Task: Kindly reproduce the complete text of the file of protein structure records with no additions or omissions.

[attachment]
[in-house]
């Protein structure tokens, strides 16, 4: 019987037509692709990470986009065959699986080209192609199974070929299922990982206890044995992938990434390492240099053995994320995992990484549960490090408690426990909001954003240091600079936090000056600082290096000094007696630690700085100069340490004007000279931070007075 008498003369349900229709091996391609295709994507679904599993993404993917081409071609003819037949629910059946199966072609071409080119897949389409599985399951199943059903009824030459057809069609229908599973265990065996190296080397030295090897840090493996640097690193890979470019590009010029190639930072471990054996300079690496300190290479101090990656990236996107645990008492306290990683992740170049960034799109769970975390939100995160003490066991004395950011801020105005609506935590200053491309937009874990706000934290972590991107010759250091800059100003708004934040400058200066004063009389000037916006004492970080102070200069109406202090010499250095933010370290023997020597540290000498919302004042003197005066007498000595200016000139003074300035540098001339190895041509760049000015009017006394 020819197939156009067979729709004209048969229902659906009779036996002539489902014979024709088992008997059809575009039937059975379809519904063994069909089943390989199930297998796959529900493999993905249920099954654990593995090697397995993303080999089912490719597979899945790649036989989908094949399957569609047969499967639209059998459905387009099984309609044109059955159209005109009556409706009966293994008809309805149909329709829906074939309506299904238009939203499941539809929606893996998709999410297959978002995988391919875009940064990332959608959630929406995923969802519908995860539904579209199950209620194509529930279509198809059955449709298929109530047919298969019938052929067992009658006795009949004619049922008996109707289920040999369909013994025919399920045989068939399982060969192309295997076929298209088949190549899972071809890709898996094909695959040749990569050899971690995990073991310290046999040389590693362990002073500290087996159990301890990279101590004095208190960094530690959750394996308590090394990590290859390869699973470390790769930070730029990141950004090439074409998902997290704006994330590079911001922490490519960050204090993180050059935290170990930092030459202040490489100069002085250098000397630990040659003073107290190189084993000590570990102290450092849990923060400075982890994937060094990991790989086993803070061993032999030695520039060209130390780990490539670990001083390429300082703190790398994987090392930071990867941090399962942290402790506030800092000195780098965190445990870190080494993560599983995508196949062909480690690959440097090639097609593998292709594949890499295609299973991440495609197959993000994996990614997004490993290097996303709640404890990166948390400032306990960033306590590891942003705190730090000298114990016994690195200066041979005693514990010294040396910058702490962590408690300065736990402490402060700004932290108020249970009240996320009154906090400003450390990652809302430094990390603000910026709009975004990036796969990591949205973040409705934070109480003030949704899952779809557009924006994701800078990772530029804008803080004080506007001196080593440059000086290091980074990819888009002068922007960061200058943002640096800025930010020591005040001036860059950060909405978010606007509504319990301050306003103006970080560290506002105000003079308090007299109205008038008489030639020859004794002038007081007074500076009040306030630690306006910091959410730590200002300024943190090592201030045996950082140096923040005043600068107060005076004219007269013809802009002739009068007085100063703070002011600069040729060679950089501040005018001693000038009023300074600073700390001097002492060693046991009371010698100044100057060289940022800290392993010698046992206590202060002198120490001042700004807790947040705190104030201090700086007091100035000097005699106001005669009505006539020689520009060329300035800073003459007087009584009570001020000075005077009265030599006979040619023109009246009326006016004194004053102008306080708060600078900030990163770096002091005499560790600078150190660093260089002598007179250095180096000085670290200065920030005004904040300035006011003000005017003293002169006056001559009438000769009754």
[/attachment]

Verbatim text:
[in-house]
């Protein structure tokens, strides 16, 4: 019987037509692709990470986009065959699986080209192609199974070929299922990982206890044995992938990434390492240099053995994320995992990484549960490090408690426990909001954003240091600079936090000056600082290096000094007696630690700085100069340490004007000279931070007075 008498003369349900229709091996391609295709994507679904599993993404993917081409071609003819037949629910059946199966072609071409080119897949389409599985399951199943059903009824030459057809069609229908599973265990065996190296080397030295090897840090493996640097690193890979470019590009010029190639930072471990054996300079690496300190290479101090990656990236996107645990008492306290990683992740170049960034799109769970975390939100995160003490066991004395950011801020105005609506935590200053491309937009874990706000934290972590991107010759250091800059100003708004934040400058200066004063009389000037916006004492970080102070200069109406202090010499250095933010370290023997020597540290000498919302004042003197005066007498000595200016000139003074300035540098001339190895041509760049000015009017006394 020819197939156009067979729709004209048969229902659906009779036996002539489902014979024709088992008997059809575009039937059975379809519904063994069909089943390989199930297998796959529900493999993905249920099954654990593995090697397995993303080999089912490719597979899945790649036989989908094949399957569609047969499967639209059998459905387009099984309609044109059955159209005109009556409706009966293994008809309805149909329709829906074939309506299904238009939203499941539809929606893996998709999410297959978002995988391919875009940064990332959608959630929406995923969802519908995860539904579209199950209620194509529930279509198809059955449709298929109530047919298969019938052929067992009658006795009949004619049922008996109707289920040999369909013994025919399920045989068939399982060969192309295997076929298209088949190549899972071809890709898996094909695959040749990569050899971690995990073991310290046999040389590693362990002073500290087996159990301890990279101590004095208190960094530690959750394996308590090394990590290859390869699973470390790769930070730029990141950004090439074409998902997290704006994330590079911001922490490519960050204090993180050059935290170990930092030459202040490489100069002085250098000397630990040659003073107290190189084993000590570990102290450092849990923060400075982890994937060094990991790989086993803070061993032999030695520039060209130390780990490539670990001083390429300082703190790398994987090392930071990867941090399962942290402790506030800092000195780098965190445990870190080494993560599983995508196949062909480690690959440097090639097609593998292709594949890499295609299973991440495609197959993000994996990614997004490993290097996303709640404890990166948390400032306990960033306590590891942003705190730090000298114990016994690195200066041979005693514990010294040396910058702490962590408690300065736990402490402060700004932290108020249970009240996320009154906090400003450390990652809302430094990390603000910026709009975004990036796969990591949205973040409705934070109480003030949704899952779809557009924006994701800078990772530029804008803080004080506007001196080593440059000086290091980074990819888009002068922007960061200058943002640096800025930010020591005040001036860059950060909405978010606007509504319990301050306003103006970080560290506002105000003079308090007299109205008038008489030639020859004794002038007081007074500076009040306030630690306006910091959410730590200002300024943190090592201030045996950082140096923040005043600068107060005076004219007269013809802009002739009068007085100063703070002011600069040729060679950089501040005018001693000038009023300074600073700390001097002492060693046991009371010698100044100057060289940022800290392993010698046992206590202060002198120490001042700004807790947040705190104030201090700086007091100035000097005699106001005669009505006539020689520009060329300035800073003459007087009584009570001020000075005077009265030599006979040619023109009246009326006016004194004053102008306080708060600078900030990163770096002091005499560790600078150190660093260089002598007179250095180096000085670290200065920030005004904040300035006011003000005017003293002169006056001559009438000769009754």